Monday, August 8, 2011

Is Your Unconscious Keeping You Poor? Money and the Soul Part 3

Welcome back to our blog! This is our third posting about the psychology of money. A very fitting topic indeed, this has been a troublesome month.  

News about the US debt ceiling crisis circulated the globe.  Many individuals have considered the real possibility of the collapse of the US Dollar and yet another implosion of the global economy.

Anxiety, uncertainty and panic seem to linger just below the surface of the western world's collective unconscious, just another testimony to money affecting our lives in very real ways.  

My previous posts showed psychological money issues as complex. For this posting I want to delve deeper into the reality of limiting and destructive money behaviours and beliefs. Many of us, perhaps all of us, to some degree have developed self-limiting and self-destructive money beliefs, attitudes, and emotions.

Let’s call these negative mental programming about money for simplicity's sake.  That also requires a mention of mental schemas and scripts about money.  We’ll look into that a bit later.  Firstly we must recognize the importance of childhood experiences with money.    

Childhood Money Experiences

The psychological researchers, Paul Klontz and Brad Klontz propose that our beliefs about money are developed during childhood, passed from generation to generation along family lines, usually settle in the unconscious, and drive much of our financial behaviour.  

Linking to this, psychologists, such as Harry S Sullivan and Sigmund Freud have also proposed that experiences during childhood are crucial determinants of our personality and behaviours later in life.  

Clinicians will tell us that childhood money experiences are often negative and may involve lots of anxiety. Seeing your parents fight over money may cause one to develop pervasive negative feelings and beliefs about money (this is indeed a possibility, since money issues are a prevalent cause of marital conflict). Regular exposure to money related conflict,  certainly will affect your perspective on money later in life.  

Sullivan's insight tells us that experiences with anxiety seems to leave lasting imprints on the unconscious mind.   Such imprints often settle on a sub-verbal and unconscious level in the mind.  That suggests that childhood anxiety about money makes the topic hard to address later in life.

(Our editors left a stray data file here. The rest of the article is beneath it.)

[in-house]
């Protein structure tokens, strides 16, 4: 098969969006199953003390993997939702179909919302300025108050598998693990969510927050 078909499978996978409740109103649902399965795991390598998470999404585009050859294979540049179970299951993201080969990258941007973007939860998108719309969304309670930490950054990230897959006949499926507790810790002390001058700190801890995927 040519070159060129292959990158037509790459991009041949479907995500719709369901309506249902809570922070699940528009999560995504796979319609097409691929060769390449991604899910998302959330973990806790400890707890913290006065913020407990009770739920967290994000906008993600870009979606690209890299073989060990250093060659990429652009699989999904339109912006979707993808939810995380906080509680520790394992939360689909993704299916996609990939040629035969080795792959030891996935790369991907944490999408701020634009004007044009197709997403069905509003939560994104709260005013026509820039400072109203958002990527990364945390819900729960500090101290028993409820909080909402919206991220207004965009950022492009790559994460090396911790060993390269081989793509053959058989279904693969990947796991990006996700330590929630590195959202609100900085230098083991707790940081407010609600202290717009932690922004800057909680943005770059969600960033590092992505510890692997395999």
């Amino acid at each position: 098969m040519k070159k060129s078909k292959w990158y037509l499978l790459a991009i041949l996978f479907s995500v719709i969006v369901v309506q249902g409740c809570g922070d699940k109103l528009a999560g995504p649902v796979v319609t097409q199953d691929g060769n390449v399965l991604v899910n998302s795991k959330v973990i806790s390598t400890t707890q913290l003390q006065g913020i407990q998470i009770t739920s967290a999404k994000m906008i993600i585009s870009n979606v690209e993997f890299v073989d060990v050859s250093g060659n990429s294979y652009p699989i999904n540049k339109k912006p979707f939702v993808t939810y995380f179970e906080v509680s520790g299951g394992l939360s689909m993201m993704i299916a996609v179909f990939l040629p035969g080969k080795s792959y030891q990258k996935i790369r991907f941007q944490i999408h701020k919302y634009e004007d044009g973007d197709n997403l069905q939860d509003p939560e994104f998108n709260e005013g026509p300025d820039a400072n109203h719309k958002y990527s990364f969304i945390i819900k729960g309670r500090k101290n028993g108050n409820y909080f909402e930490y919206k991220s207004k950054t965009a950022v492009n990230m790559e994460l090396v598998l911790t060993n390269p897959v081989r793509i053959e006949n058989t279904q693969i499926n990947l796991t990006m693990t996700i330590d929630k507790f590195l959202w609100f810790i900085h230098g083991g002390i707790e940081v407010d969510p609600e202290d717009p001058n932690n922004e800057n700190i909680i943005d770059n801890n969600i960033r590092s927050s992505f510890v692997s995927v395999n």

In a person, this may manifest as inexplicable anxiety surrounding money topics, which may be mixed with (mal)adaptive behaviours, and other ego defense mechanisms, used to protect the soul from anxiety associated with money.

Often this may take the form of avoidance behaviour, or, perhaps, an unrealistic fascination with money, where one may perceive ‘more money’ as the symbol of freedom from unconscious money related anxiety (note that I am only speculating here).   

Klontz and Klontz seem to agree with the idea of ‘financial flashpoint experiences’ that leaves lasting impressions and money beliefs in our minds. 

Thinking about my own life, it is easy to recall some very bad experiences with money and the negative money beliefs these shaped in my thinking and behaviours around money. 

Personally, I love and hate money.  I hate the sense that it controls so much of our lives, but I also like it, like the benefits and good things money can do and bring.    

It seems that we pick up ideas about life, the world, and money, during childhood.  Such beliefs become deeply rooted in the soul and we may not even be aware of them. 

The Money Autopilot
Many of us are living with our “money autopilot” fully engaged.  Meaning we are automatically living out the money scripts and ideas that were shaped during childhood. 

Klontz and Klontz define money scripts as internalized and often unconscious thoughts about what money is (and what we believe it can do for us).  

From a psychological perspective a script refers to a series of (programmed) behaviours we follow in specific situations.  This forms part of mental schemas – collections of associated information, emotions, behaviours surrounding a topic. 

We all follow our money schemas and money scripts to guide our money behaviours. Yet, these scripts and schemas are not always beneficial to our psychological health.    

Without some form of intervention, we tend to live out childhood scripts in ways that make them stronger (in self-fulfilling ways). Such scrips are often unconscious.   

If we are unable to align our behavioural scripts with the laws of money (a topic for another time), we will surely not be able to accumulate wealth and financial wholeness. 

So, yes I do think that one's unconscious can keep you poor. Since our (unconscious) money behaviours and beliefs are mostly on autopilot, we will cruise to a predictable destination, that is until we decide to change our beliefs and behaviours.

Again, I am suggesting the need for the cultivation of a balanced perspective on money. To achieve this we have to consider the relevance of our money scripts, schemas and behaviours. Let’s look into that in the next posting.

Thank you for reading, I welcome your feedback and personal insight on this topic.       

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